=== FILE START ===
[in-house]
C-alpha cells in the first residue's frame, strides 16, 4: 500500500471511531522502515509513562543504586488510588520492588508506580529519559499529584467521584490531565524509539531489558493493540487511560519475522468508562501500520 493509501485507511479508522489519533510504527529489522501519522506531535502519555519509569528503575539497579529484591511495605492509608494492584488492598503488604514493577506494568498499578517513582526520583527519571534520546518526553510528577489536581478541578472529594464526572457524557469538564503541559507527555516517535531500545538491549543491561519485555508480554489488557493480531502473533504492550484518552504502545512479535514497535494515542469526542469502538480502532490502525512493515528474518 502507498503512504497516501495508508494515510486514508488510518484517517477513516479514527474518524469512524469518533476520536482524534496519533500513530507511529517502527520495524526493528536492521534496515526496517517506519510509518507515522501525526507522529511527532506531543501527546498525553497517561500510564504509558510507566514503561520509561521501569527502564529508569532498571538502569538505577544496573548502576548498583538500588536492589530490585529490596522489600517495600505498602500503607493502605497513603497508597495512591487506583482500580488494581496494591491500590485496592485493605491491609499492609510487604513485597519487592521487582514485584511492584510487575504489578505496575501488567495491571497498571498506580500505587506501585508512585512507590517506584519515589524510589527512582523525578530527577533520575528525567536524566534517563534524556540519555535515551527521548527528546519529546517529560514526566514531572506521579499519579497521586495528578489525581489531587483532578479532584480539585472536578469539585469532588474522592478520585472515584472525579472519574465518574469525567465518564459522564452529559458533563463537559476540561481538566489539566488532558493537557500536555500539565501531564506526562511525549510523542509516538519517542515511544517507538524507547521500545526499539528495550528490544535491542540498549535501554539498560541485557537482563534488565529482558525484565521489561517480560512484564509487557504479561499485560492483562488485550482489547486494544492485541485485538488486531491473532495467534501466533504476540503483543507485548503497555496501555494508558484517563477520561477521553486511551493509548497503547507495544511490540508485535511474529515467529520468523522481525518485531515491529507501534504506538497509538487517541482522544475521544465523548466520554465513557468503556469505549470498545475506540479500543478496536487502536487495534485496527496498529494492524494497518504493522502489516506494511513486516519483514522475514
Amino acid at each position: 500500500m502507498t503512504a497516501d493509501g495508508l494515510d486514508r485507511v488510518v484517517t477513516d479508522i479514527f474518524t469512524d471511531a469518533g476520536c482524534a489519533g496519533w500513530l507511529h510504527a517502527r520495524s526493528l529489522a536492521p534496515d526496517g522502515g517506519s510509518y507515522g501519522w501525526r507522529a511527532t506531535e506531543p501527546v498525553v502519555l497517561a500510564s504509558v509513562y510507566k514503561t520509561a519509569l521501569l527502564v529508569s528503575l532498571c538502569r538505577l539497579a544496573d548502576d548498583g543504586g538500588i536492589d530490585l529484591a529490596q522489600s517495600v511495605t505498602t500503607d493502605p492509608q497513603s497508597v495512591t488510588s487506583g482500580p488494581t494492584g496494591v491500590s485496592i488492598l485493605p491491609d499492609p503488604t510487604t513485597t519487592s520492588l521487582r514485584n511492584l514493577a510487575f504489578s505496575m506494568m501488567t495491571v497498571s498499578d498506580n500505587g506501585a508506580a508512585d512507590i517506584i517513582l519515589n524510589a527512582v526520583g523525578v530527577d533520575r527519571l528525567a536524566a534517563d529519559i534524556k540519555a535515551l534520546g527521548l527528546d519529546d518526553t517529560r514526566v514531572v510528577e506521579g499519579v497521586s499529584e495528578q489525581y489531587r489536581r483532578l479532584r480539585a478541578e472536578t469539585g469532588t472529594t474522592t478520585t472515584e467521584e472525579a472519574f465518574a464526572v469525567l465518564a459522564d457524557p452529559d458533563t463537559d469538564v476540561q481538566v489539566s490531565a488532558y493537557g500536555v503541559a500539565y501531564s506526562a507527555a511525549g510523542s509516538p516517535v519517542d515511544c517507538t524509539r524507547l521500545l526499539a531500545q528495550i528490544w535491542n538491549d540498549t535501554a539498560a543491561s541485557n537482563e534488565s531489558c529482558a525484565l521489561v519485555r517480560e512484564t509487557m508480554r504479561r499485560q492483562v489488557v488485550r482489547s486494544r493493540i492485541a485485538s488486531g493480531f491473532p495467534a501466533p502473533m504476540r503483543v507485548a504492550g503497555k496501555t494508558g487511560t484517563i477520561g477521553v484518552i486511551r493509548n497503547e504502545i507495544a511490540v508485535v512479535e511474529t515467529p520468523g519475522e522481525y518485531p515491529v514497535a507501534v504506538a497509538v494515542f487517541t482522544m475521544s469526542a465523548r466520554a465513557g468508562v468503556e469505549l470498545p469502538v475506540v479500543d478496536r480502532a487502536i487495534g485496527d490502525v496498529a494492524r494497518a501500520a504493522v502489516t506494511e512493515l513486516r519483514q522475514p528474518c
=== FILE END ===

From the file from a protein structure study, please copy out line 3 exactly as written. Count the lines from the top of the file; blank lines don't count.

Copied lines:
Amino acid at each position: 500500500m502507498t503512504a497516501d493509501g495508508l494515510d486514508r485507511v488510518v484517517t477513516d479508522i479514527f474518524t469512524d471511531a469518533g476520536c482524534a489519533g496519533w500513530l507511529h510504527a517502527r520495524s526493528l529489522a536492521p534496515d526496517g522502515g517506519s510509518y507515522g501519522w501525526r507522529a511527532t506531535e506531543p501527546v498525553v502519555l497517561a500510564s504509558v509513562y510507566k514503561t520509561a519509569l521501569l527502564v529508569s528503575l532498571c538502569r538505577l539497579a544496573d548502576d548498583g543504586g538500588i536492589d530490585l529484591a529490596q522489600s517495600v511495605t505498602t500503607d493502605p492509608q497513603s497508597v495512591t488510588s487506583g482500580p488494581t494492584g496494591v491500590s485496592i488492598l485493605p491491609d499492609p503488604t510487604t513485597t519487592s520492588l521487582r514485584n511492584l514493577a510487575f504489578s505496575m506494568m501488567t495491571v497498571s498499578d498506580n500505587g506501585a508506580a508512585d512507590i517506584i517513582l519515589n524510589a527512582v526520583g523525578v530527577d533520575r527519571l528525567a536524566a534517563d529519559i534524556k540519555a535515551l534520546g527521548l527528546d519529546d518526553t517529560r514526566v514531572v510528577e506521579g499519579v497521586s499529584e495528578q489525581y489531587r489536581r483532578l479532584r480539585a478541578e472536578t469539585g469532588t472529594t474522592t478520585t472515584e467521584e472525579a472519574f465518574a464526572v469525567l465518564a459522564d457524557p452529559d458533563t463537559d469538564v476540561q481538566v489539566s490531565a488532558y493537557g500536555v503541559a500539565y501531564s506526562a507527555a511525549g510523542s509516538p516517535v519517542d515511544c517507538t524509539r524507547l521500545l526499539a531500545q528495550i528490544w535491542n538491549d540498549t535501554a539498560a543491561s541485557n537482563e534488565s531489558c529482558a525484565l521489561v519485555r517480560e512484564t509487557m508480554r504479561r499485560q492483562v489488557v488485550r482489547s486494544r493493540i492485541a485485538s488486531g493480531f491473532p495467534a501466533p502473533m504476540r503483543v507485548a504492550g503497555k496501555t494508558g487511560t484517563i477520561g477521553v484518552i486511551r493509548n497503547e504502545i507495544a511490540v508485535v512479535e511474529t515467529p520468523g519475522e522481525y518485531p515491529v514497535a507501534v504506538a497509538v494515542f487517541t482522544m475521544s469526542a465523548r466520554a465513557g468508562v468503556e469505549l470498545p469502538v475506540v479500543d478496536r480502532a487502536i487495534g485496527d490502525v496498529a494492524r494497518a501500520a504493522v502489516t506494511e512493515l513486516r519483514q522475514p528474518c